Video series picks up where religious ed left off

New Catholic multimedia resource aims to lead people to Jesus through fun, informative content

By Agnieszka Ruck, The B.C. Catholic

[Vancouver – Canadian Catholic News] – A Pew Research poll claiming only one-third of U.S. Catholics believed in the real presence of Jesus in the Eucharist two years ago sent shockwaves through the Church. Could so many Catholics really have missed such a fundamental teaching of their faith?

“Catechesis is not opinion,” Edmundo Reyes, the Archdiocese of Detroit’s director of communications, told The B.C. Catholic.

“In our world there is a lot of opinion and platforms to share your opinion, but catechesis is not opinion. It is to share God’s revelation.”

That’s why Reyes co-founded Real + True, a multimedia project to make Catholic teaching more accessible and relevant to people of faith around the world.

The program has an Archdiocese of Vancouver connection. In March of 2020, Vancouver representatives met in Brooklyn with Catholic communications leaders from around North America. Research was shared regarding new methods to reach young Catholics. Video-based learning was identified as the most effective path to sparking curiosity and giving context to Catholic teaching.

In collaboration with the Archdiocese of Detroit, Real + True was developed and is now being tested in the Archdiocese of Vancouver as a new teaching tool for Catholic schools and RCIA courses.

Released in Spanish, English, French, and Portuguese, the content is free, accessible online, and features eye-catching videos, social media content, and podcasts created for anyone, especially millennials and Gen Z.

Real + True launched Sept. 7 and in less than one week gained 400,000 views across all channels.

Its first videos feature a historical dive into the creation of world maps and co-founder Edmund Mitchell challenging people on the street to run a Google search for “what is the meaning of life” and “does God exist.” Mitchell is also seen cutting a cake into four parts as he describes the four major sections of the Catechism of the Catholic Church.

“We are excited to bring the combined effort of creatives and catechetical experts to this project to launch something truly innovative,” co-founder Emily Mentock said in a press statement.

In their research, the three co-founders of Real + True found many cradle Catholics at some point “stopped seeing the relevance of their faith connected to their daily lives,” explained Reyes to The B.C. Catholic.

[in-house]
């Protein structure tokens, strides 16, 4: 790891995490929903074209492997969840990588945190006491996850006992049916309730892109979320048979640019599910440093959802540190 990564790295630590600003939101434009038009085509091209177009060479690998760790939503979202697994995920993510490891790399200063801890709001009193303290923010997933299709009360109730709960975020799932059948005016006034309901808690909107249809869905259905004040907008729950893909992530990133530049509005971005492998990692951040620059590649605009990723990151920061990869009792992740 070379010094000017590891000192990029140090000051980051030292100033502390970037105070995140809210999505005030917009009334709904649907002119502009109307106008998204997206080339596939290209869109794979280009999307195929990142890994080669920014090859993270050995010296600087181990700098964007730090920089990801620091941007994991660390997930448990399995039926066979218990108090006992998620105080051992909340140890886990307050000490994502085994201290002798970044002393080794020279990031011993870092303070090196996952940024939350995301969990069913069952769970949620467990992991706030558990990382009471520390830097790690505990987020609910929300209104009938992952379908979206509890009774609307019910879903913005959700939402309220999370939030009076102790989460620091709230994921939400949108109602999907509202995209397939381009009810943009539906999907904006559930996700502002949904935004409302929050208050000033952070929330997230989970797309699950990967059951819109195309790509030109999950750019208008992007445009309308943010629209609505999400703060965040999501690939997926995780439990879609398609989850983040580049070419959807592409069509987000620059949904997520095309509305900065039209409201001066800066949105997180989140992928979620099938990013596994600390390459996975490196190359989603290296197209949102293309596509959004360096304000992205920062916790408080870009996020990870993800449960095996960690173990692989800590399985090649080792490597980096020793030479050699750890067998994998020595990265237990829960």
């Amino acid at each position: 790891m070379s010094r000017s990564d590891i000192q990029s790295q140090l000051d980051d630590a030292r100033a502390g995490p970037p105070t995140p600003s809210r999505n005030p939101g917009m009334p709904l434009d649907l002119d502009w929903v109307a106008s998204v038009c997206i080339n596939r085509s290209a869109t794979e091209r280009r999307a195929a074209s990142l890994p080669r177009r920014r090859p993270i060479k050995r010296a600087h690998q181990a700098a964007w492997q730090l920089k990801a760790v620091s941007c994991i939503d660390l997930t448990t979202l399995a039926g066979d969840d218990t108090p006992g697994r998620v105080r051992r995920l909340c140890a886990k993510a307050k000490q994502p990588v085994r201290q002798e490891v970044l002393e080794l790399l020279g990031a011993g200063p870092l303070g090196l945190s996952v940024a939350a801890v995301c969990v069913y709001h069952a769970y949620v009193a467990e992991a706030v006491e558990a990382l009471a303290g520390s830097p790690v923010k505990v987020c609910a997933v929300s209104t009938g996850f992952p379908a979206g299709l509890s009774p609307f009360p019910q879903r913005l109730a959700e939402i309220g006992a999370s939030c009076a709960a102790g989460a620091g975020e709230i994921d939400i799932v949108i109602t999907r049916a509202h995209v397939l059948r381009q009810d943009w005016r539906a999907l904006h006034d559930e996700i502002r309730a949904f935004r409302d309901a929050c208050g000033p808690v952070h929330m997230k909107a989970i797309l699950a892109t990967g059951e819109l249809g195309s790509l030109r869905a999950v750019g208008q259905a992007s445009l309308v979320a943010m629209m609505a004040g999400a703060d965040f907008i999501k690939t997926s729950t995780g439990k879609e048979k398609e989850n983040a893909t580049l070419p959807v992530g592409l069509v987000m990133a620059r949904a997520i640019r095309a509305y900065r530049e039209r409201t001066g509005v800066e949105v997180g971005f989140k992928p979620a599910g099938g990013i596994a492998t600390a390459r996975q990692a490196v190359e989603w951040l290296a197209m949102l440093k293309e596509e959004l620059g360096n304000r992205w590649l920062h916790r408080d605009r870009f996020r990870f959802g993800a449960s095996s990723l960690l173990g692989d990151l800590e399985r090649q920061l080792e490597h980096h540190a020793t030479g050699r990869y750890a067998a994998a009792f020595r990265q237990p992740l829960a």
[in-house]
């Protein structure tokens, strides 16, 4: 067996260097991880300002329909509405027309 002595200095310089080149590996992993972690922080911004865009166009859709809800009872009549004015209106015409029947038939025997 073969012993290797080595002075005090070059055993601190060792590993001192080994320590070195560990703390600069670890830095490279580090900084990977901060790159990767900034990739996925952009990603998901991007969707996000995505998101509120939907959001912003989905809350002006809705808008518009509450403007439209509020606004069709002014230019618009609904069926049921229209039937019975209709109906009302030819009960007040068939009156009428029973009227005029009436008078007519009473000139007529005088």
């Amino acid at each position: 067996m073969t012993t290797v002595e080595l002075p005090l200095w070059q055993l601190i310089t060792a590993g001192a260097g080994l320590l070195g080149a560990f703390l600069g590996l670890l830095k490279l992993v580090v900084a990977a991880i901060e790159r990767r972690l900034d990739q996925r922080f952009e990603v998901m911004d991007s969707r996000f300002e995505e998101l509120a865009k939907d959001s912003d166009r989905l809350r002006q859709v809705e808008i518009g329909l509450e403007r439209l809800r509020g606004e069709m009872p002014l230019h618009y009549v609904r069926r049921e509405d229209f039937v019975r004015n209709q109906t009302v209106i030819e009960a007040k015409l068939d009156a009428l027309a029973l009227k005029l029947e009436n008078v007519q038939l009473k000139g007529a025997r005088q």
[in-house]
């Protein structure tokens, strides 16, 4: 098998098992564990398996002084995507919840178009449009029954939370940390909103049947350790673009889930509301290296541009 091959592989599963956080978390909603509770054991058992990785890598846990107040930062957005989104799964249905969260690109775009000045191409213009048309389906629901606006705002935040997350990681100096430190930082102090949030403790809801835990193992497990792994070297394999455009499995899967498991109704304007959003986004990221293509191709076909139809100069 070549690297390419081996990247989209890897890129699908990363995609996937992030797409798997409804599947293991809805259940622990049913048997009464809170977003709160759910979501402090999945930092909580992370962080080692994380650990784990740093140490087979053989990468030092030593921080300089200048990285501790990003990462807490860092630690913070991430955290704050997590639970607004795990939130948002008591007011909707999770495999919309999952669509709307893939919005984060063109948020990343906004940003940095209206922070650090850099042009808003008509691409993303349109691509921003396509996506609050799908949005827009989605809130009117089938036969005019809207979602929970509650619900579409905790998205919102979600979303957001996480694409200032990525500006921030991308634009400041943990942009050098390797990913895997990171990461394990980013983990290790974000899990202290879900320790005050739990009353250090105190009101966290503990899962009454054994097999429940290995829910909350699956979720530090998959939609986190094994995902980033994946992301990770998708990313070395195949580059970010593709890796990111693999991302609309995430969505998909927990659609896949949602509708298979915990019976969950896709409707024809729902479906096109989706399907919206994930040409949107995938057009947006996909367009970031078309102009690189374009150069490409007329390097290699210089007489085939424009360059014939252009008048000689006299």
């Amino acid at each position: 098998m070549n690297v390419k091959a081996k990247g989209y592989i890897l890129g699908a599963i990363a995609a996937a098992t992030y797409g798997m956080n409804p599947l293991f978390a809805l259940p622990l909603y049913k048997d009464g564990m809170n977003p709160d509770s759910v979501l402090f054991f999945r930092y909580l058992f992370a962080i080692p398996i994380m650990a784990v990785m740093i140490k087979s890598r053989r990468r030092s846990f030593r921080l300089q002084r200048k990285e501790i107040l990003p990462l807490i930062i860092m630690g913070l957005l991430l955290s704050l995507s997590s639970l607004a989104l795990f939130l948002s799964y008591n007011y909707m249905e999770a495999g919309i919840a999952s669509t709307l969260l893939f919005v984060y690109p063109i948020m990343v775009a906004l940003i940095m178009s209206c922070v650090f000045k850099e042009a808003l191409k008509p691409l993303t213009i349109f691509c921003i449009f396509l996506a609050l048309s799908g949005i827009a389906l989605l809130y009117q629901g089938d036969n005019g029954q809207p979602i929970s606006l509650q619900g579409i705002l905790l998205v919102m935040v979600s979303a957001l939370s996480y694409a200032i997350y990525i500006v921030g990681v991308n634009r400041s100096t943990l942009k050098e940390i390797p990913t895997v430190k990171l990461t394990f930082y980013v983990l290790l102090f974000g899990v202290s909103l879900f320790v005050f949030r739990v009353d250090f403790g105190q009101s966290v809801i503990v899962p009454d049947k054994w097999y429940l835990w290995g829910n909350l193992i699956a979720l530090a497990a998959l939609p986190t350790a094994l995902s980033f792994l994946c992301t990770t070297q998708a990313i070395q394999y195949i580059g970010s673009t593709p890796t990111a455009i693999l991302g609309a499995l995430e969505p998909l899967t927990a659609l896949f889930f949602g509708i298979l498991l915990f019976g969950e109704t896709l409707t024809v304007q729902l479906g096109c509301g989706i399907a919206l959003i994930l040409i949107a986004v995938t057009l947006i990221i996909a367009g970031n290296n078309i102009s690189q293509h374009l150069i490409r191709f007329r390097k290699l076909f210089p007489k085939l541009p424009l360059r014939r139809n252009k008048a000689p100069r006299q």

“We hope that we make strong connections to how faith informs everything that we do. If you look at our videos, we are leaning on science and the natural world as ways to observe spiritual realities. We want to create pathways in this discovery of truth in a way that is accessible and relevant.”

Reyes observed this in a personal way a few years ago while watching videos by the Portland-based BibleProject, a resource aimed at making the Bible more accessible.

While reviewing materials in his living room and dreaming about how to do something similar in his own community, he noticed that his children started joining him in the room. By the end of a video, three of his four children were sitting with him, enjoying information about Scripture.

“They said, ‘Dad, I feel I learned more from these videos than all I learned in my religious education.’ That stuck with me,” said Reyes. “It was a bit sad, that we were letting down the next generation, but it was also hopeful that the Gospel message is beautiful. We need to represent it in a way that is relevant and captivating.”

He said his generation sought out information to questions in books. Today, young people are satisfying their curiosity online, and that’s where the Church can meet them.

The Real + True team aims to release online content explaining the entire Catechism of the Catholic Church, divided into 48 sections. Reyes said at the current pace, it will take about four years to complete.

There are also plans to release discussion guides, leader books, and other content to help faith leaders, teachers, and others use the material to share the knowledge with others.

“One of our hopes is that at the end, when it’s all completed, we will have this whole library of resources for people to be used formally in their parish or school or informally to share with their friends, family, coworkers, and neighbours,” he said. “Our intended audience is those who are curious about their faith, to lead them to Jesus.”

Reyes added that there are plans to adapt the content for other languages as well.

Real + True is a project of Our Sunday Visitor. It has been presented to the Pontifical Council for Promoting the New Evangelization and the Dicastery for Communication at the Vatican with “positive initial support.”

Some observers have criticized the Pew Research poll, saying the sample size was too small to truly reflect the beliefs of U.S. Catholics about the Eucharist. Whether its findings were authoritative or not, Reyes hopes innovative projects such as Real + True can help Catholics understand what they believe and share it in ways that are accessible, relevant, and just a bit fun.

Real + True content can be accessed at or on YouTube, Instagram, Facebook, Twitter, TikTok, and various podcast platforms.